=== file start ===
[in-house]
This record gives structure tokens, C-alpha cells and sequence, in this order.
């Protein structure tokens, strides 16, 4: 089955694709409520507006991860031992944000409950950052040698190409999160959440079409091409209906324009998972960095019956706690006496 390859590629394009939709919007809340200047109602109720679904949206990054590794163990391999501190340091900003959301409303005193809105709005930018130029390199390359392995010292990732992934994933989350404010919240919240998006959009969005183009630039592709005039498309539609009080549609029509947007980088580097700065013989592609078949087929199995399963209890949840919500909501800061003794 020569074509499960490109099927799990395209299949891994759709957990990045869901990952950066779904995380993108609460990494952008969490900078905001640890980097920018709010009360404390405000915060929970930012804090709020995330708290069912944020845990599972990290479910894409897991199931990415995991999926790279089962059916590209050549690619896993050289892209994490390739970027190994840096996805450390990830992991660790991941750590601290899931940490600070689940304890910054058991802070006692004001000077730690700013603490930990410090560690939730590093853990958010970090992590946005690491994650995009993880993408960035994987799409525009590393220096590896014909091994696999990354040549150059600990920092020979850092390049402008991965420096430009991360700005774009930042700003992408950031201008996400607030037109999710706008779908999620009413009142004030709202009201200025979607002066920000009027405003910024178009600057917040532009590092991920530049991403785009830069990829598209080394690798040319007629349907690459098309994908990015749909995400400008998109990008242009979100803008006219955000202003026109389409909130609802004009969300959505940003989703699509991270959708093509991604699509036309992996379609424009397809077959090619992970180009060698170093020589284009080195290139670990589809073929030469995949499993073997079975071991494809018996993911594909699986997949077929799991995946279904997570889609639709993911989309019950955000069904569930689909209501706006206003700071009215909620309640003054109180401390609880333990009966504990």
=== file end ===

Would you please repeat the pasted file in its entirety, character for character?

[in-house]
This record gives structure tokens, C-alpha cells and sequence, in this order.
């Protein structure tokens, strides 16, 4: 089955694709409520507006991860031992944000409950950052040698190409999160959440079409091409209906324009998972960095019956706690006496 390859590629394009939709919007809340200047109602109720679904949206990054590794163990391999501190340091900003959301409303005193809105709005930018130029390199390359392995010292990732992934994933989350404010919240919240998006959009969005183009630039592709005039498309539609009080549609029509947007980088580097700065013989592609078949087929199995399963209890949840919500909501800061003794 020569074509499960490109099927799990395209299949891994759709957990990045869901990952950066779904995380993108609460990494952008969490900078905001640890980097920018709010009360404390405000915060929970930012804090709020995330708290069912944020845990599972990290479910894409897991199931990415995991999926790279089962059916590209050549690619896993050289892209994490390739970027190994840096996805450390990830992991660790991941750590601290899931940490600070689940304890910054058991802070006692004001000077730690700013603490930990410090560690939730590093853990958010970090992590946005690491994650995009993880993408960035994987799409525009590393220096590896014909091994696999990354040549150059600990920092020979850092390049402008991965420096430009991360700005774009930042700003992408950031201008996400607030037109999710706008779908999620009413009142004030709202009201200025979607002066920000009027405003910024178009600057917040532009590092991920530049991403785009830069990829598209080394690798040319007629349907690459098309994908990015749909995400400008998109990008242009979100803008006219955000202003026109389409909130609802004009969300959505940003989703699509991270959708093509991604699509036309992996379609424009397809077959090619992970180009060698170093020589284009080195290139670990589809073929030469995949499993073997079975071991494809018996993911594909699986997949077929799991995946279904997570889609639709993911989309019950955000069904569930689909209501706006206003700071009215909620309640003054109180401390609880333990009966504990």